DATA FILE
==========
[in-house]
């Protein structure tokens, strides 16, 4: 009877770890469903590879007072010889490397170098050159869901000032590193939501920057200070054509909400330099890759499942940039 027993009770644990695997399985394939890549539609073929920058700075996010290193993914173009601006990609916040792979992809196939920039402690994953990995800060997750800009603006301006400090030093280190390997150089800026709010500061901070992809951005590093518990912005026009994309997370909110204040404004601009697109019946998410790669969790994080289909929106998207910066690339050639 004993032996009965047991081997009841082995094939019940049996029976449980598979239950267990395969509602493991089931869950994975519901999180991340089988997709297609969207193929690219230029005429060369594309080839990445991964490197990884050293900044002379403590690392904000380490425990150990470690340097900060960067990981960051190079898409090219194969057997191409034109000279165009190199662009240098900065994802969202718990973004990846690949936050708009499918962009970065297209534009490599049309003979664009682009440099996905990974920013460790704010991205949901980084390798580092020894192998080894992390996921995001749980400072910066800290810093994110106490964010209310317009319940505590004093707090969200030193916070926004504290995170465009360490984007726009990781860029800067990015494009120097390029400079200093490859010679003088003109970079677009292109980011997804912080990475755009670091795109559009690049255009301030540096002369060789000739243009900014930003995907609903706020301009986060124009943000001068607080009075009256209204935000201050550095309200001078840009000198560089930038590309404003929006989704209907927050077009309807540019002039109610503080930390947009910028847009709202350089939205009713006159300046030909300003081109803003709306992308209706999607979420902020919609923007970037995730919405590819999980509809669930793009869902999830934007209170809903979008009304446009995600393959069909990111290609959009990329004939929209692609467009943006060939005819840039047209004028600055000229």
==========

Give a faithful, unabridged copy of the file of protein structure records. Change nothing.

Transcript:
[in-house]
């Protein structure tokens, strides 16, 4: 009877770890469903590879007072010889490397170098050159869901000032590193939501920057200070054509909400330099890759499942940039 027993009770644990695997399985394939890549539609073929920058700075996010290193993914173009601006990609916040792979992809196939920039402690994953990995800060997750800009603006301006400090030093280190390997150089800026709010500061901070992809951005590093518990912005026009994309997370909110204040404004601009697109019946998410790669969790994080289909929106998207910066690339050639 004993032996009965047991081997009841082995094939019940049996029976449980598979239950267990395969509602493991089931869950994975519901999180991340089988997709297609969207193929690219230029005429060369594309080839990445991964490197990884050293900044002379403590690392904000380490425990150990470690340097900060960067990981960051190079898409090219194969057997191409034109000279165009190199662009240098900065994802969202718990973004990846690949936050708009499918962009970065297209534009490599049309003979664009682009440099996905990974920013460790704010991205949901980084390798580092020894192998080894992390996921995001749980400072910066800290810093994110106490964010209310317009319940505590004093707090969200030193916070926004504290995170465009360490984007726009990781860029800067990015494009120097390029400079200093490859010679003088003109970079677009292109980011997804912080990475755009670091795109559009690049255009301030540096002369060789000739243009900014930003995907609903706020301009986060124009943000001068607080009075009256209204935000201050550095309200001078840009000198560089930038590309404003929006989704209907927050077009309807540019002039109610503080930390947009910028847009709202350089939205009713006159300046030909300003081109803003709306992308209706999607979420902020919609923007970037995730919405590819999980509809669930793009869902999830934007209170809903979008009304446009995600393959069909990111290609959009990329004939929209692609467009943006060939005819840039047209004028600055000229």